what is Slew Rate ?

I am not a audio specialist so I would like your suport: I have a Jeff rowland model 1 amplifier and i'd like to know what it's specifications mean: most things I understand, but what is the "slew rate"? It's specified in the manual: 70 volts per microsecond. is this what technically determines how quickly the amplifier amplifies a siganl from the pre-amp? In that case, is a smaller value better? How can this be described from an empirical viewpoint? Is this what audiophiles describe by "speed", as in a "fast" amplifier; my stereo sounds good to me, but in real life music sounds better. ...Of course it does! Actually, vinil sounds much more realistic than CD's, but still I notice a lack fullness and "fastness" of music coming out of my speakers. I would like to somehow improve this sound area of my stereo. Does the slew rate relate to these sound qualities or do I need to look elsewhere? I wish I could just audition different equipment and choose the one I like best, but living in Chicago, I have access to only those brands that my local shop provides. I need some criteria to narrow down my search. Great site! yours, Herman
Slew rate, I believe, is how fast your amp can recharge it's main power capacitors. If a humongous crecendo sucks all of the reserve power out of your caps, you want to replace it pronto (sorry, I watched M*A*S*H today). Compare Krell's slew rate (at least their older amps) to a typical Audio Research product. If memory serves, its like one hundred times more (i.e. quicker). As far as a snappier sound from your gear, try: Nordost cable; more efficient speakers (or speakers with a more stable impedence curve e.g. KEF); a more powerful amp; less sound absorbing material in your listening room; etc. Good Luck!
Does this help? Slew rate: The term used to define the maximum rate of change of an amplifier's output voltage with respect to its input voltage. In essence, slew rate is a measure of an amplifier's ability to follow its input signal. It is measured by applying a large amplitude step function (a signal starting at 0 volts and "instantaneously" jumping to some large level [without overshoot or ringing], creating a step-like look on an oscilloscope) to the amplifier under test and measuring the slope of the output waveform. For a "perfect" step input (i.e., one with a rise time at least 100 times faster than the amplifier under test), the output will not be vertical; it will exhibit a pronounced slope. The slope is caused by the amplifier having a finite amount of current available to charge and discharge its internal compensation capacitor. 2. Mathematics. Slew rate is defined to be the maximum derivative of the output voltage with respect to time. That is, it is a measure of the worst case delta change of voltage over a delta change in time, or the rate-of-change of the voltage vs. time. For sinusoidal signals (audio), this equals 2 pi times the maximum frequency, times the maximum peak output voltage. You must also consider the Damping Factor of the amp, which deals with how well it handles back emf from the speakers.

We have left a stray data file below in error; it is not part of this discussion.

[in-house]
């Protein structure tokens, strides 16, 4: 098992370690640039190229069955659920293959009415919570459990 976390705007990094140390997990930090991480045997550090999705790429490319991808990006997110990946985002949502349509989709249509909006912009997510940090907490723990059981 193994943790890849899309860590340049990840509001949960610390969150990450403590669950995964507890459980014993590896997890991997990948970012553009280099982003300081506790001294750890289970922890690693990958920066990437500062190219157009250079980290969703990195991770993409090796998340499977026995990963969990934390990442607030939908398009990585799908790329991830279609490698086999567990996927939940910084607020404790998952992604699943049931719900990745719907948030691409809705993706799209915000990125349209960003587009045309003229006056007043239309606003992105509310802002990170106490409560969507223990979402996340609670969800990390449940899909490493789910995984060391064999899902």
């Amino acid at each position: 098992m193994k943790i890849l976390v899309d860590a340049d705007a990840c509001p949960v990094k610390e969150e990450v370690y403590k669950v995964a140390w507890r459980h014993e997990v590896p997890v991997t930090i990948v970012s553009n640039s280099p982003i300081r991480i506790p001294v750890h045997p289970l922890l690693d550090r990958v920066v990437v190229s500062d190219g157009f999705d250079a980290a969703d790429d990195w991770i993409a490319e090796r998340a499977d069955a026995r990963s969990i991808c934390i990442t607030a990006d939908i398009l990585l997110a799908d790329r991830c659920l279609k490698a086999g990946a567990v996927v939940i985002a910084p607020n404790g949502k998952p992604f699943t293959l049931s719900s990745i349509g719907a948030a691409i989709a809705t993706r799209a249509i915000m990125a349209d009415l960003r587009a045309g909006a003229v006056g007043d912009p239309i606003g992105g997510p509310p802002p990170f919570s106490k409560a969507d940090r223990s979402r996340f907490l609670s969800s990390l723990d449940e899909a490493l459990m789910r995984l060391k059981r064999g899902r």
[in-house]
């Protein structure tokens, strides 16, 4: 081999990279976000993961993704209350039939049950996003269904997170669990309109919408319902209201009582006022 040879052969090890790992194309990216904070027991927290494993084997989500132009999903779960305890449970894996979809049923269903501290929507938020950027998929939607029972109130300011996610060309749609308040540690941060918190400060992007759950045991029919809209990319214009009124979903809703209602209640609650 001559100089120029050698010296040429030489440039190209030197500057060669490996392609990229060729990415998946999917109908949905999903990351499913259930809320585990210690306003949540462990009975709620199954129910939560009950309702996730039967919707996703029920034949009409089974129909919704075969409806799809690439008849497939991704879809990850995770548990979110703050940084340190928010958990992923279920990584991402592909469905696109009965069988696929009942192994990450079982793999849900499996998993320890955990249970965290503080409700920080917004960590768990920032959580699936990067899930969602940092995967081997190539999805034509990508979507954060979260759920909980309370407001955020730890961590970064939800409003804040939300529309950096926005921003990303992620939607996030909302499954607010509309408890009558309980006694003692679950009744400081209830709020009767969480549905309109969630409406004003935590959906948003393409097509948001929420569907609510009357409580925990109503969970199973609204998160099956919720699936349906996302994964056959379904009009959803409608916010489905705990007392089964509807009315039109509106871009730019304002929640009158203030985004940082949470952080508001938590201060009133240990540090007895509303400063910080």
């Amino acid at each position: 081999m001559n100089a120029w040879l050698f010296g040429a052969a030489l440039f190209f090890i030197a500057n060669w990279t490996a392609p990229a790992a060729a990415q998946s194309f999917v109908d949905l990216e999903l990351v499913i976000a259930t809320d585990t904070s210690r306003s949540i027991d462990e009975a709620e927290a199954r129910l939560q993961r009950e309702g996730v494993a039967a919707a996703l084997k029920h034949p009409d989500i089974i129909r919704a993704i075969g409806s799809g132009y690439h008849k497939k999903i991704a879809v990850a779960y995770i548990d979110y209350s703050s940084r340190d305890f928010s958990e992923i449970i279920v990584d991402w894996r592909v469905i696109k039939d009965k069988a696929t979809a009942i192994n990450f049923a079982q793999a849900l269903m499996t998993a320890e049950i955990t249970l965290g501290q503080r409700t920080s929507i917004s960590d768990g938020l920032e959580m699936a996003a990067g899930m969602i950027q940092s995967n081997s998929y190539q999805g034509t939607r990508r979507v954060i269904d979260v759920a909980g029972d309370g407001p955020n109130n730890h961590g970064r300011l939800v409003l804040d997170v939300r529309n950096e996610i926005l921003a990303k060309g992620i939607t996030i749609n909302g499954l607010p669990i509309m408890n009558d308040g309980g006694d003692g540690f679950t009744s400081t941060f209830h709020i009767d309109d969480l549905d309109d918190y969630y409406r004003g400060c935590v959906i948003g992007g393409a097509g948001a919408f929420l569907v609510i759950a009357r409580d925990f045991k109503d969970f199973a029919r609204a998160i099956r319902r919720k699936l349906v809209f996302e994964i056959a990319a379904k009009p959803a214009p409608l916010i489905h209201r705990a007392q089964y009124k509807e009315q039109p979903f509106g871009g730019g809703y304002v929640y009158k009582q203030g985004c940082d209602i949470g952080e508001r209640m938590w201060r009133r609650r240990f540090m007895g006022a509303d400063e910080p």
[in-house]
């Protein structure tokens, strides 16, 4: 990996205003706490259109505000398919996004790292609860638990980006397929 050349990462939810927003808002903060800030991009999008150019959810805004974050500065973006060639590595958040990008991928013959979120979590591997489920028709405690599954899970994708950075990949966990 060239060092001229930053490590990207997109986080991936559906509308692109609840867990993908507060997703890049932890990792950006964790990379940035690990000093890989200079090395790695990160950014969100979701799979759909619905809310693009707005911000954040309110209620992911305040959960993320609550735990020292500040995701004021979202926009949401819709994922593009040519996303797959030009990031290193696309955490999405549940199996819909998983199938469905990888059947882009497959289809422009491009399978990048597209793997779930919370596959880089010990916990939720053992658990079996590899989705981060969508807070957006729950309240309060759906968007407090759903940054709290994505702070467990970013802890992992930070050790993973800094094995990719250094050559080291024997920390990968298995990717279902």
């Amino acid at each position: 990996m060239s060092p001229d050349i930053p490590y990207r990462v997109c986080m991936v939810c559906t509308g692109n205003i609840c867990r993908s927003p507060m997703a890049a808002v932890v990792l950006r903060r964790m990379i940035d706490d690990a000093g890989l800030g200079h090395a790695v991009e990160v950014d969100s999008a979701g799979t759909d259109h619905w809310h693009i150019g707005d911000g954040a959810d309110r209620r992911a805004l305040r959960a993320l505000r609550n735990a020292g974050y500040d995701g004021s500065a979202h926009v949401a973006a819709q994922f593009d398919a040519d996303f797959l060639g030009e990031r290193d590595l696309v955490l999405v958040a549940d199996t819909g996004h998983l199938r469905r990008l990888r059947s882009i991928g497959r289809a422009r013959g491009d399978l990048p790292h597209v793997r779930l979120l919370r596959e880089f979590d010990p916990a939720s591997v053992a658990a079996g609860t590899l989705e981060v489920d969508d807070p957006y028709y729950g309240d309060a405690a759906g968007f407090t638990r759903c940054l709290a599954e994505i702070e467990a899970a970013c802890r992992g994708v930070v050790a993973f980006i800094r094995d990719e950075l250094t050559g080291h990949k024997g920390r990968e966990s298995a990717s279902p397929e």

Shayner, excellent textbook definitions! As far as electronics that have the highest slew rate, I believe it's Spectral, at like 1000 volts/microsecond. HOWEVER, Herman, I have the feeling what you are craving would be best served by seeking a high damping factor in an amp (say over 500), as opposed to a high slew rate. Just my opinion, but try anyway. If you can afford to buy new and expensive amplifiers, you can afford to buy several used ones, and sell what you don't like. Or, you could seek out friendships with other dealers outside your area, who will sell to you, or allow you to demo their amps. The whole territorial thing with dealers is so stupid, and the internet is finally showing them who's their daddy now!! It's fun to watch, and helps to hurt the bad dealers who've had a "captive clientele", IMHO.
Slew-rate refers to a rate-of-change limit. This limit is set by bandwidth and/or output impedance. For example, if an amp uses feedback and has a narrow open-loop bandwidth (i.e., before feedback is applied) then this amp will probably have a poor slew-rate. Also, if the amp contains stages that cannot supply current at high frequencies (due to high output impedance) then that stage will slew-rate limit. Slewing means distortion on high-slope signals (i.e., signals that are both high in level AND high in frequency). If you want a faster sound, I would look for an amp that is dead flat to 20kHz (i.e., not more than 0.1dB-0.2dB down at 20kHz). After that, I would look for a higher slew rate, which is less critical at normal listening levels and with typical program material. Rather than ultra-high slew-rate, I would look for a direct-coupled amp, which will sound faster (as a rule) than cap-coupled amps. Finally, I would look for an amp with a regulated power supply, as these are most often the fastest in terms of pumping current around the audio circuit.